Each of these components are described below. The complete code is available here.

The s2e_kaitai_cmd tool

At the start of this post I mentioned that we would normally use s2ecmd symbfile to make an input file symbolic. The symbfile command makes an input file symbolic by:

  1. Opening the input file in read/write mode
  2. Reading the input file into a buffer
  3. Calling s2e_make_concolic on the buffer
  4. Writing the (now symbolic) buffer back to the original input file

We’ll take a similar approach, except we’ll modify step (3) to:

  • Invoke the KaitaiStruct plugin to selectively make the buffer symbolic

To do this we’ll add the following directories/files to our S2E environment:

  • source/s2e/guest/common/s2e_kaitai_cmd/s2e_kaitai_cmd.c
  • source/s2e/guest/common/include/s2e/kaitai/commands.h

I’ll skip steps 1, 2 and 4 because they have already been implemented in s2ecmd. For step 3, we’ll create a custom S2E command to invoke a plugin (described later) that will selectively make the input file symbolic. The command structure should be placed in source/s2e/guest/common/include/s2e/kaitai/commands.h. It follows the standard method for invoking S2E plugins from the guest:


    // Pointer to guest memory where the symbolic file has been loaded
    uint64_t InputFile;
    // Size of the input file (in bytes)
    uint64_t FileSize;
    // 1 on success, 0 on failure
    uint64_t Result;
} __attribute__((packed));

    enum S2E_KAITAI_COMMANDS Command;
    union {
        struct S2E_KAITAI_COMMAND_MAKE_SYMBOLIC MakeSymbolic;
} __attribute__((packed));

We can then add the following function to s2e_kaitai_cmd.c. This function takes a pointer to the file contents (which have been read into a buffer) and the size of the buffer (determined with lseek), constructs the relevant command and sends this command to S2E.

static inline int s2e_kaitai_make_symbolic(const uint8_t *buffer, unsigned size) {
    struct S2E_KAITAI_COMMAND cmd = {0};

    cmd.Command = S2E_KAITAI_MAKE_SYMBOLIC;
    cmd.MakeSymbolic.InputFile = (uintptr_t) buffer;
    cmd.MakeSymbolic.FileSize = size;
    cmd.MakeSymbolic.Result = 0;

    s2e_invoke_plugin("KaitaiStruct", &cmd, sizeof(cmd));

    return (int) cmd.MakeSymbolic.Result;

Now we need an S2E plugin to handle this command.

The KaitaiStruct plugin

Let’s start with a skeleton plugin (don’t forget to add s2e/Plugins/KaitaiStruct.cpp to the add_library command in source/s2e/libs2eplugins/src/CMakeLists.txt).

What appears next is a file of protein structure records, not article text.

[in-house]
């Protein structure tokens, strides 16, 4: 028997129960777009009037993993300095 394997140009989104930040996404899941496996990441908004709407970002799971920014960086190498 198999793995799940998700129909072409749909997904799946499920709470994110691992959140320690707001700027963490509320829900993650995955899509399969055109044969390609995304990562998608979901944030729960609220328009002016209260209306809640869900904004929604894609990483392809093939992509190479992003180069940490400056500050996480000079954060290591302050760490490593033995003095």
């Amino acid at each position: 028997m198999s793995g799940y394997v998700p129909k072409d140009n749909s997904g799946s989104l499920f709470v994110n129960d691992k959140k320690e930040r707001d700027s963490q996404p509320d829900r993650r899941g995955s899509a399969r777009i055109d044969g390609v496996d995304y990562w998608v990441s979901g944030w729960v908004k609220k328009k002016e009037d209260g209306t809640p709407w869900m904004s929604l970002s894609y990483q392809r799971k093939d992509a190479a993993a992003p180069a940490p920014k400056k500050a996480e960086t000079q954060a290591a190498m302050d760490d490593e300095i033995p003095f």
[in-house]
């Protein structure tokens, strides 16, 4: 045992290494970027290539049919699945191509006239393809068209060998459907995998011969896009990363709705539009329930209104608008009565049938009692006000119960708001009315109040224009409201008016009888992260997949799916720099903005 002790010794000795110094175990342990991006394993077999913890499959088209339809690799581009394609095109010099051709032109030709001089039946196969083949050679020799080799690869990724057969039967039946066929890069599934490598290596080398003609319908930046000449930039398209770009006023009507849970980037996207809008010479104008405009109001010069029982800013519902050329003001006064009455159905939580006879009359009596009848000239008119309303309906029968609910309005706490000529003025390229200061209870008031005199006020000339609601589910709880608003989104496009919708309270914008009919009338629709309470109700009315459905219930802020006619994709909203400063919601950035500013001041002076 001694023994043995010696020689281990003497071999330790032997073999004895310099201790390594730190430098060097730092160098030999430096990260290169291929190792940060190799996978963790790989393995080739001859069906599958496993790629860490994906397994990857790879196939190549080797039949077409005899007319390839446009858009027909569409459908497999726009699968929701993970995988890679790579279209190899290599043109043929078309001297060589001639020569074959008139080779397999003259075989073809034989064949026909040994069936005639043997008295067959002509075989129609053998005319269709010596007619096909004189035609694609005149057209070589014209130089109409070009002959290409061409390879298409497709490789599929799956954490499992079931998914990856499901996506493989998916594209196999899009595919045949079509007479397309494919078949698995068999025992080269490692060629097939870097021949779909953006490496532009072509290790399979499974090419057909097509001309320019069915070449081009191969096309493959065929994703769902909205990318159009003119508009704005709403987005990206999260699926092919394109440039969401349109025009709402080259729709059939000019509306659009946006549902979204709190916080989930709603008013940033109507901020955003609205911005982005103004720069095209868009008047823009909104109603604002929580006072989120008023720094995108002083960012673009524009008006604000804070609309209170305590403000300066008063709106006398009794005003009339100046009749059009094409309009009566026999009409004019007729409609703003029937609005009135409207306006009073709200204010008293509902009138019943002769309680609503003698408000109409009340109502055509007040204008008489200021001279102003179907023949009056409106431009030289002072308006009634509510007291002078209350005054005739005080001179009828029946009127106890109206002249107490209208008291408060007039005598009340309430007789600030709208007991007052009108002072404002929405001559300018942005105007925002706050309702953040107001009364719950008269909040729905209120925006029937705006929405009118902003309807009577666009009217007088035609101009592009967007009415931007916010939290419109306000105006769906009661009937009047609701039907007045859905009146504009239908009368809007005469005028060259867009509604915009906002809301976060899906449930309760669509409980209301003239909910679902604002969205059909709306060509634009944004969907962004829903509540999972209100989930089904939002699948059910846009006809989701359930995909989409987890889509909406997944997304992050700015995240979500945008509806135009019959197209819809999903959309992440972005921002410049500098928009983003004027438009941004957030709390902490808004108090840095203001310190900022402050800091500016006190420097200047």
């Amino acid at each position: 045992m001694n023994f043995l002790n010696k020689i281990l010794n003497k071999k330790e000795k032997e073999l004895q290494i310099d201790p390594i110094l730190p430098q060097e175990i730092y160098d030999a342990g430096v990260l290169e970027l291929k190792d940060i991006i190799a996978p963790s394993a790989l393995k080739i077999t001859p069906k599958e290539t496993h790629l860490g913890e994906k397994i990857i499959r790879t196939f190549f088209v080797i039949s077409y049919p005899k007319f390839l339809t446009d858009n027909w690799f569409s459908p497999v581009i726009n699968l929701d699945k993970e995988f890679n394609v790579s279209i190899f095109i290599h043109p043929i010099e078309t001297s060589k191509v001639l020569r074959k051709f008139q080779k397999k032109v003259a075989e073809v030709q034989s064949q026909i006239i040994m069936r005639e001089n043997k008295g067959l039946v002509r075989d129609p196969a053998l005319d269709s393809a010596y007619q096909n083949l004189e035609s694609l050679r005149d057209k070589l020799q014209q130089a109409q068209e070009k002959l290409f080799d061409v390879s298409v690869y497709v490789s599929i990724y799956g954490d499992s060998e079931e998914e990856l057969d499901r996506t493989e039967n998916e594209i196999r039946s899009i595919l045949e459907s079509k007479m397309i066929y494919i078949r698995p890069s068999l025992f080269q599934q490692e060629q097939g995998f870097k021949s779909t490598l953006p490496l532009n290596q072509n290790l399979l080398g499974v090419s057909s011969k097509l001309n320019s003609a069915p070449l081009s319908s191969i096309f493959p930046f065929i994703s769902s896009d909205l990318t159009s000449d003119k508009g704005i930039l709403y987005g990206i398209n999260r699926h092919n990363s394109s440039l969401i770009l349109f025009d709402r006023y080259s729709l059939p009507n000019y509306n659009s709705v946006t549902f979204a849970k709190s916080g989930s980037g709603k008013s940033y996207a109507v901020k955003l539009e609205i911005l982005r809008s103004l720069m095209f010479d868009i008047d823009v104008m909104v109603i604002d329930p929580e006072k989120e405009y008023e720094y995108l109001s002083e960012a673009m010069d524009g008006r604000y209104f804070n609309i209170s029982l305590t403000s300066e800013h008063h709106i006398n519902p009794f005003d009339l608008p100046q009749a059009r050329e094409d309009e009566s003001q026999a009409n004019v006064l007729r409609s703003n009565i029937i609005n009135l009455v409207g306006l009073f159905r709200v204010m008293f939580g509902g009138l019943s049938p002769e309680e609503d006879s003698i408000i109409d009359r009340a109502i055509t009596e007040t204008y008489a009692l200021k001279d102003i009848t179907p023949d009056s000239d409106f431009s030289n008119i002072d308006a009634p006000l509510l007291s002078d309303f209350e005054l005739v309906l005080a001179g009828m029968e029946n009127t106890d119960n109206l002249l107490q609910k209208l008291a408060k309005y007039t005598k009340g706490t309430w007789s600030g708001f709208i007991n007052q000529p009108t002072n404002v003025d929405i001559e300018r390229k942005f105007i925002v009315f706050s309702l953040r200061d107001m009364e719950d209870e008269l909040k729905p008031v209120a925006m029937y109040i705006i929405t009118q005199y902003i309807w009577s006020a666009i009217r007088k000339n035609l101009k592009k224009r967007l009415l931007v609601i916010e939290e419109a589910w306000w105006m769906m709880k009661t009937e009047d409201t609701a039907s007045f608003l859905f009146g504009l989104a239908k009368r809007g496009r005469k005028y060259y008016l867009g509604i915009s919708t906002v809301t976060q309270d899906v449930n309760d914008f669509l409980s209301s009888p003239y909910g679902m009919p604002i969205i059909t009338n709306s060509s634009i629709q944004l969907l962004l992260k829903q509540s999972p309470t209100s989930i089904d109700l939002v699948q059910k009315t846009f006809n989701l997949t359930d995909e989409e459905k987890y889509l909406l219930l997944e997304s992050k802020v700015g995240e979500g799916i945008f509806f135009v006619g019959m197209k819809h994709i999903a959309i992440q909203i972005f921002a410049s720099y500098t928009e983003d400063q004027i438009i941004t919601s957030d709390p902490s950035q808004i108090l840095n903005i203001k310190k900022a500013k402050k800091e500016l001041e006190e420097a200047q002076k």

The header file:


#include <s2e/CorePlugin.h>
#include <s2e/Plugins/Core/BaseInstructions.h>

// Forward declare the S2E command from s2e_kaitai_cmd

namespace s2e {
namespace plugins {

// In addition to extending the basic Plugin class, we must also implement the
// BaseInstructionsPluginInvokerInterface to handle custom S2E commands
class KaitaiStruct : public Plugin,
                     public BaseInstructionsPluginInvokerInterface {

    KaitaiStruct(S2E *s2e) : Plugin(s2e) { }

    void initialize();

    // The method from BaseInstructionsPluginInvokerInterface that we must
    // implement to respond to a custom command. This method takes the current
    // S2E state, a pointer to the custom command object and the size of the
    // custom command object
    virtual void handleOpcodeInvocation(S2EExecutionState *state,
                                        uint64_t guestDataPtr,
                                        uint64_t guestDataSize);

    // The name of the Lua function that will run the Kaitai Struct parser
    std::string m_kaitaiParserFunc;

    // handleOpcodeInvocation will call this method to actually invoke the Lua
    // function
    bool handleMakeSymbolic(S2EExecutionState *state,
                            const S2E_KAITAI_COMMAND &command);

} // namespace plugins
} // namespace s2e


And the CPP file:

// From source/s2e/guest/common/include
#include <s2e/kaitai/commands.h>

#include <s2e/ConfigFile.h>
#include <s2e/S2E.h>
#include <s2e/Utils.h>

#include "KaitaiStruct.h"

namespace s2e {
namespace plugins {

                  "Combine S2E and Kaitai Struct",
                  // Dependencies
                  "LuaBindings"); // Reuse the existing Lua binding code from
                                  // the function/instruction annotation
                                  // plugins

void KaitaiStruct::initialize() {
    m_kaitaiParserFunc = s2e()->getConfig()->getString(getConfigKey() +

bool KaitaiStruct::handleMakeSymbolic(S2EExecutionState *state,
                                      const S2E_KAITAI_COMMAND &command) {
    // We'll finish this later
    return true;

void KaitaiStruct::handleOpcodeInvocation(S2EExecutionState *state,
                                          uint64_t guestDataPtr,